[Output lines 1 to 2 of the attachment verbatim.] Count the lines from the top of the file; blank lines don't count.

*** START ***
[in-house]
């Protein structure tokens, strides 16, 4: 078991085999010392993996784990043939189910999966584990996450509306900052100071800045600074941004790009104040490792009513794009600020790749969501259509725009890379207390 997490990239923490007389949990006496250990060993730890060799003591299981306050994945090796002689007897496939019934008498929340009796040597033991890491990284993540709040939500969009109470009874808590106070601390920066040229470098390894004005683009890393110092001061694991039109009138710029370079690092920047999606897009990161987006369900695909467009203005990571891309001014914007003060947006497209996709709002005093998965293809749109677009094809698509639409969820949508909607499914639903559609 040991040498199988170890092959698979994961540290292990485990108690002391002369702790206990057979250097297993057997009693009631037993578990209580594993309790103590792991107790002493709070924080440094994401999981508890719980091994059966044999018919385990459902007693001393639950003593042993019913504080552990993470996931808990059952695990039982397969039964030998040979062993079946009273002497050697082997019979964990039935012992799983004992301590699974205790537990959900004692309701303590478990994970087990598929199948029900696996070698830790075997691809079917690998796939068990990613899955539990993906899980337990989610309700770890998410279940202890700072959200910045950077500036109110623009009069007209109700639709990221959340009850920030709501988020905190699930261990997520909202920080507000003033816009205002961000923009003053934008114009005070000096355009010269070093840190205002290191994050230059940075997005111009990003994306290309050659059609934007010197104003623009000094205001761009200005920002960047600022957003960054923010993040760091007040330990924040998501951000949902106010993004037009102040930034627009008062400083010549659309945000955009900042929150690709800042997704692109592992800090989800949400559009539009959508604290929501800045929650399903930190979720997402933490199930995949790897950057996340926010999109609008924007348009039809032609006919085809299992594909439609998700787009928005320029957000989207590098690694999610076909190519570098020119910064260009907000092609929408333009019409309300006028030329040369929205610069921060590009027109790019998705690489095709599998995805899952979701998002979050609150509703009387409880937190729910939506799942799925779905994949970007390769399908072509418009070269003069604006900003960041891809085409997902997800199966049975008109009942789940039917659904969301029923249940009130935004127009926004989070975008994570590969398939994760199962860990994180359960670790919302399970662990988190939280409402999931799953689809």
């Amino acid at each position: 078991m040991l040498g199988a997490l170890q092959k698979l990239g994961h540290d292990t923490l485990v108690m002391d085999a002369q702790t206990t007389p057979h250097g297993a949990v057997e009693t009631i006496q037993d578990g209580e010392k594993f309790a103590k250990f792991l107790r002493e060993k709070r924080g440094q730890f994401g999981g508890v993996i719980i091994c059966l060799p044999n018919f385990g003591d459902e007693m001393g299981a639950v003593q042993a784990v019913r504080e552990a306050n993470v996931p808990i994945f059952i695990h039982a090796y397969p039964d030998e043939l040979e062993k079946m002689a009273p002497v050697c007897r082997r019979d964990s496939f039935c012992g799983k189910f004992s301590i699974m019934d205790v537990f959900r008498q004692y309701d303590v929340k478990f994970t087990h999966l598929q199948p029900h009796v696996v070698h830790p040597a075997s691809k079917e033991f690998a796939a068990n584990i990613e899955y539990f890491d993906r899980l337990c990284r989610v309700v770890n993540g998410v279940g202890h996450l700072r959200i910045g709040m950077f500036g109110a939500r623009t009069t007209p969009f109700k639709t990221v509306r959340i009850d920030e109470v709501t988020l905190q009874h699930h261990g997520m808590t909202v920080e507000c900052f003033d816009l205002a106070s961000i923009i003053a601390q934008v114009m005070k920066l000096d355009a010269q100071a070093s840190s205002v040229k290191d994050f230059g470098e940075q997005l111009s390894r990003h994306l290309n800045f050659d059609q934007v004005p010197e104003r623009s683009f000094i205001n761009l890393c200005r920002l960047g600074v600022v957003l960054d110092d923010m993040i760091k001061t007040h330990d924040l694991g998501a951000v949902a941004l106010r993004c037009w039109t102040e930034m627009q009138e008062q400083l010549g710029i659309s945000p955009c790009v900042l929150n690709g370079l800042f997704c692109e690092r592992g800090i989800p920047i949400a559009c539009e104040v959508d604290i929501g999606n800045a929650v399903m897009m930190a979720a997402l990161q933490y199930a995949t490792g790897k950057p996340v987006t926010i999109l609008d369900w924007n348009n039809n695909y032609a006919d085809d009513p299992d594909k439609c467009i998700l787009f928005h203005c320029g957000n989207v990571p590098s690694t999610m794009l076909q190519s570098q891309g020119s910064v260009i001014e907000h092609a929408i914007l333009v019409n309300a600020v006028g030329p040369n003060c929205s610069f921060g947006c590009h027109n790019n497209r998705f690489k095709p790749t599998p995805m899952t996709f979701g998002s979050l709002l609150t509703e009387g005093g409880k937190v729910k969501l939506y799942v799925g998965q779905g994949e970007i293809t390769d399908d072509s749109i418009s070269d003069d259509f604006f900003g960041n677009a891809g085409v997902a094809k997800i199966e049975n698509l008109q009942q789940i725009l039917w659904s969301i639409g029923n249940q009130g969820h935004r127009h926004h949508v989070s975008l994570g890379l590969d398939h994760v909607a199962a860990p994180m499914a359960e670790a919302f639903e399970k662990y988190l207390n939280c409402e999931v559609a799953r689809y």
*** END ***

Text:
[in-house]
């Protein structure tokens, strides 16, 4: 078991085999010392993996784990043939189910999966584990996450509306900052100071800045600074941004790009104040490792009513794009600020790749969501259509725009890379207390 997490990239923490007389949990006496250990060993730890060799003591299981306050994945090796002689007897496939019934008498929340009796040597033991890491990284993540709040939500969009109470009874808590106070601390920066040229470098390894004005683009890393110092001061694991039109009138710029370079690092920047999606897009990161987006369900695909467009203005990571891309001014914007003060947006497209996709709002005093998965293809749109677009094809698509639409969820949508909607499914639903559609 040991040498199988170890092959698979994961540290292990485990108690002391002369702790206990057979250097297993057997009693009631037993578990209580594993309790103590792991107790002493709070924080440094994401999981508890719980091994059966044999018919385990459902007693001393639950003593042993019913504080552990993470996931808990059952695990039982397969039964030998040979062993079946009273002497050697082997019979964990039935012992799983004992301590699974205790537990959900004692309701303590478990994970087990598929199948029900696996070698830790075997691809079917690998796939068990990613899955539990993906899980337990989610309700770890998410279940202890700072959200910045950077500036109110623009009069007209109700639709990221959340009850920030709501988020905190699930261990997520909202920080507000003033816009205002961000923009003053934008114009005070000096355009010269070093840190205002290191994050230059940075997005111009990003994306290309050659059609934007010197104003623009000094205001761009200005920002960047600022957003960054923010993040760091007040330990924040998501951000949902106010993004037009102040930034627009008062400083010549659309945000955009900042929150690709800042997704692109592992800090989800949400559009539009959508604290929501800045929650399903930190979720997402933490199930995949790897950057996340926010999109609008924007348009039809032609006919085809299992594909439609998700787009928005320029957000989207590098690694999610076909190519570098020119910064260009907000092609929408333009019409309300006028030329040369929205610069921060590009027109790019998705690489095709599998995805899952979701998002979050609150509703009387409880937190729910939506799942799925779905994949970007390769399908072509418009070269003069604006900003960041891809085409997902997800199966049975008109009942789940039917659904969301029923249940009130935004127009926004989070975008994570590969398939994760199962860990994180359960670790919302399970662990988190939280409402999931799953689809």